Empire to Empire: Jerusalem between Ottoman and British Rule
Abigail Jacobson's From Empire to Empire: Jerusalem between Ottoman and British Rule (2011) looks at much more than what is typically seen in books on Palestine during the First World War. While the majority of those books focus strongly on the British and their military campaign, Jacobson's book delves deeply into the other aspects of the city and how it moved through the pain and strife that the war caused it. These aspects of the war are generally ignored, even when a book specifically focuses on Jerusalem during that time period. This would indicate that most historians see Jerusalem as a place that was affected by British rule, and that saw the fall of the Ottoman Empire. However, these same historians see little else, in that Jerusalem appears to only matter in the context of who was controlling it or marching into or out of it, as opposed to being significant simply as a location in and of itself. There was much taking place in the city at that time, and Jacobson (2011) has captured a significant amount of it throughout the book.
Jacobson (2011) wrote the book largely to address a gap in the literature, between the Ottoman Empire's rule of Jerusalem and the takeover that lead to British rule. The history that Jerusalem has (and had during that time) is one that speaks strongly of conflict in a number of ways. Strife was simply a part of the way things were during the First World War, and that strife has continued to show itself throughout the many different issues that Jerusalem has faced as history has unfolded. The tensions between Israelis and Palestinians are at the heart of the ethnic difficulties seen in Jerusalem, both in the WWI period and today (Cline, 2004). Additionally, the visions and narratives held by those who lived in the city and those who wanted to control it were both very different. That clash of visions often kept the community from advancing or evolving in any way, and pulled Jerusalem in a number of directions (Sebag Montefiore, 2011). The tug-of-war that was at the heart of Jerusalem's history during the WWI time period is portrayed in the book by Jacobson (2011) as one that struck to the very core of the city and its people.
In December of 1917, the Ottoman Empire was replaced by British rule in Jerusalem (Jacobson, 2011). It was not only a shift in government and control, but an extremely radical change in belief system for those who inhabited the city during that time. Dramatic moments and significant changes took place during the period in which the ruling body was defeated and a new one came to power. There was more to the equation, but many books overlook that and simply focus on the change of "ownership" of the city based on who was ruling it. The change of ruling bodies was, of course, highly significant in shaping Jerusalem during WWI and beyond, but simply addressing that a new empire was in power did nothing to get to the heart of daily life in the city or how that life was affected by the adjustment in government. The Ottoman Empire and the British were vastly different in their handling of nearly everything from a governmental standpoint, which had a serious and significant affect on the people who lived in Jerusalem during the change.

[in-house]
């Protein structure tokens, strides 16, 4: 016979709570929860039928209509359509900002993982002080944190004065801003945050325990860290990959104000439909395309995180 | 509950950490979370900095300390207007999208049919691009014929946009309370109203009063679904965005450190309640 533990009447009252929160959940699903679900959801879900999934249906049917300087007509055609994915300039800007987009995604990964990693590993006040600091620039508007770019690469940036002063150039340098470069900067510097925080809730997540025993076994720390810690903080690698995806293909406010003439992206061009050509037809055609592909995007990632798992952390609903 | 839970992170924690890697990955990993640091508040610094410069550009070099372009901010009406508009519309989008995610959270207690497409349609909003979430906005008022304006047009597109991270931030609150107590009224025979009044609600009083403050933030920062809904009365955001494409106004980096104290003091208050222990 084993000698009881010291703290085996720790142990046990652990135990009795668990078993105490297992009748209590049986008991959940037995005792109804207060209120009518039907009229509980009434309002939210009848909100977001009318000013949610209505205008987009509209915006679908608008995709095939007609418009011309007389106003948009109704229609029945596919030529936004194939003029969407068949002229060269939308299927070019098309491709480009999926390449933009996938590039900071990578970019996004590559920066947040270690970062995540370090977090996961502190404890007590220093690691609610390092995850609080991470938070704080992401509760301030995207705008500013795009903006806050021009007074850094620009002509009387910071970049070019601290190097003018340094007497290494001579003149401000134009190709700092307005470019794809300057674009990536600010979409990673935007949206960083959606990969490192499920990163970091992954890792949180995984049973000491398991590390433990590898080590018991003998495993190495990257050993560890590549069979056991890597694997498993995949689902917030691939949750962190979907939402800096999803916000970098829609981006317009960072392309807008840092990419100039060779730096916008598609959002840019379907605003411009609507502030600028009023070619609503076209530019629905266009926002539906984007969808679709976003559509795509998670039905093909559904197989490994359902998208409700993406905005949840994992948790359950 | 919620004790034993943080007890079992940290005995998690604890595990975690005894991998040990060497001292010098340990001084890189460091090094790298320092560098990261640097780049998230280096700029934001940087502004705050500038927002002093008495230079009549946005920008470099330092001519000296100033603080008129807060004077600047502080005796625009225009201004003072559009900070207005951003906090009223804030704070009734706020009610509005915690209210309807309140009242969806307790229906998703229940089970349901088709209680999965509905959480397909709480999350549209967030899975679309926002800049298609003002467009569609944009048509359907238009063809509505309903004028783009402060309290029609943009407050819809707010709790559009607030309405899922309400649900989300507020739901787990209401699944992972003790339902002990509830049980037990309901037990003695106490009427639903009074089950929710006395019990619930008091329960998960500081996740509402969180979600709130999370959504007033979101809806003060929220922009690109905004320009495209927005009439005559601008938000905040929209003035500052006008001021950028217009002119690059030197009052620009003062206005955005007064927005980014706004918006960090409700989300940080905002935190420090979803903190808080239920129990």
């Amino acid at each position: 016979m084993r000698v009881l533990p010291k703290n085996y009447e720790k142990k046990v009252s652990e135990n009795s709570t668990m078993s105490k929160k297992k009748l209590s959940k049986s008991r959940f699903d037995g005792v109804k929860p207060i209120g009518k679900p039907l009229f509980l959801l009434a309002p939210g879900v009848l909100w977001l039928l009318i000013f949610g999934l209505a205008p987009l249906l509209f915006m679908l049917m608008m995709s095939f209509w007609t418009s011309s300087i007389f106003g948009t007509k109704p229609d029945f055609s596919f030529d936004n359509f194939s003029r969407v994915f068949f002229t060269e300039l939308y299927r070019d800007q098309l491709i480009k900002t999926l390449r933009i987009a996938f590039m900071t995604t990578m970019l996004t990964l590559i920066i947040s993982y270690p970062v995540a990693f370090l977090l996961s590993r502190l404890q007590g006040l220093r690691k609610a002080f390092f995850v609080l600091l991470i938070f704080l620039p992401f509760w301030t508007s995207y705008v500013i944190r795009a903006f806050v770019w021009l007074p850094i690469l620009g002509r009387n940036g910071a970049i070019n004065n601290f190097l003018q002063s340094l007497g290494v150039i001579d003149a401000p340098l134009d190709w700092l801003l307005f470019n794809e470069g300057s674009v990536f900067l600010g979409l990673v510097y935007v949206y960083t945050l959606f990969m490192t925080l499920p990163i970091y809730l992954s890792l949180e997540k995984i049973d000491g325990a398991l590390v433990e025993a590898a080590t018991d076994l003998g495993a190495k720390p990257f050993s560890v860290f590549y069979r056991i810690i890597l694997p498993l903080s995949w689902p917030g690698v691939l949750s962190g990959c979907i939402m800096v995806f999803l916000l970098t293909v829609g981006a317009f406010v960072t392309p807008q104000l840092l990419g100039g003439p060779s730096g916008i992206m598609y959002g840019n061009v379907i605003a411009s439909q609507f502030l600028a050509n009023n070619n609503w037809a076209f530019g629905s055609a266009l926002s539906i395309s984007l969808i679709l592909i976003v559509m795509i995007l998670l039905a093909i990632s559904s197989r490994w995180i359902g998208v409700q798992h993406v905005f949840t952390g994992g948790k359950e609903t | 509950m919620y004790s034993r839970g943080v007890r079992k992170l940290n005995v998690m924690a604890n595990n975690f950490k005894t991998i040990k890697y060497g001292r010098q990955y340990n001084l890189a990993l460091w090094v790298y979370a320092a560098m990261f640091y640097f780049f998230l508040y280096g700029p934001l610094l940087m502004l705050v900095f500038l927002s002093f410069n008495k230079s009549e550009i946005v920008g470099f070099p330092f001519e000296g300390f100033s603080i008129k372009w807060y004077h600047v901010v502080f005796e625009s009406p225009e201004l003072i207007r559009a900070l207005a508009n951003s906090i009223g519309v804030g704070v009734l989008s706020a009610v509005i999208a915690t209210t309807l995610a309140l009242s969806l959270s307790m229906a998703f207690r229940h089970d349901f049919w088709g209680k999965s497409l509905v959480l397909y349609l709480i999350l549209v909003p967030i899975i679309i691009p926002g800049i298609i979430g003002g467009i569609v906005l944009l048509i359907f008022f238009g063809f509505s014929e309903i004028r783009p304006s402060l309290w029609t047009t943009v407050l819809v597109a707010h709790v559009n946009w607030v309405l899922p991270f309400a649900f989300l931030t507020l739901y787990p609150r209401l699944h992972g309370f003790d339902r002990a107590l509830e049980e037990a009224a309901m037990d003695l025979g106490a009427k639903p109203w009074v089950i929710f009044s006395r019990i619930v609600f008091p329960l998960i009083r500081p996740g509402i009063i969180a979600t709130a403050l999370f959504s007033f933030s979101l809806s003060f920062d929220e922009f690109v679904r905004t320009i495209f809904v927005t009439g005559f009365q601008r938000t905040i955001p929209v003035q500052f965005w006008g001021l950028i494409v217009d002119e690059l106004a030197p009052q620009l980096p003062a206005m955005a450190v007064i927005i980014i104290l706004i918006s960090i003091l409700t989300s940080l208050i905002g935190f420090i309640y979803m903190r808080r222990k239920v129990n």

Both ethnic and temporal dichotomies are challenged in the book, through a discussion and explanation of how Jerusalem and its people changed from the Ottoman Empire to British rule. They were not transformed overnight by the fact that they suddenly had a different government with different rules and goals. There was a period of growth and change that is often ignored in other writings on the subject. This was why Jacobson (2011) chose to take on the task of addressing that growth and change. It accounted for a significant gap in the literature, into which many beliefs and opinions would fall without being properly considered and without the information to be properly formed or understood. Until and unless a person has all the facts, making a decision or forming an opinion about a particular point in history can be very difficult, and can lead to misunderstandings that can become difficult to correct at a later date, even with proper information.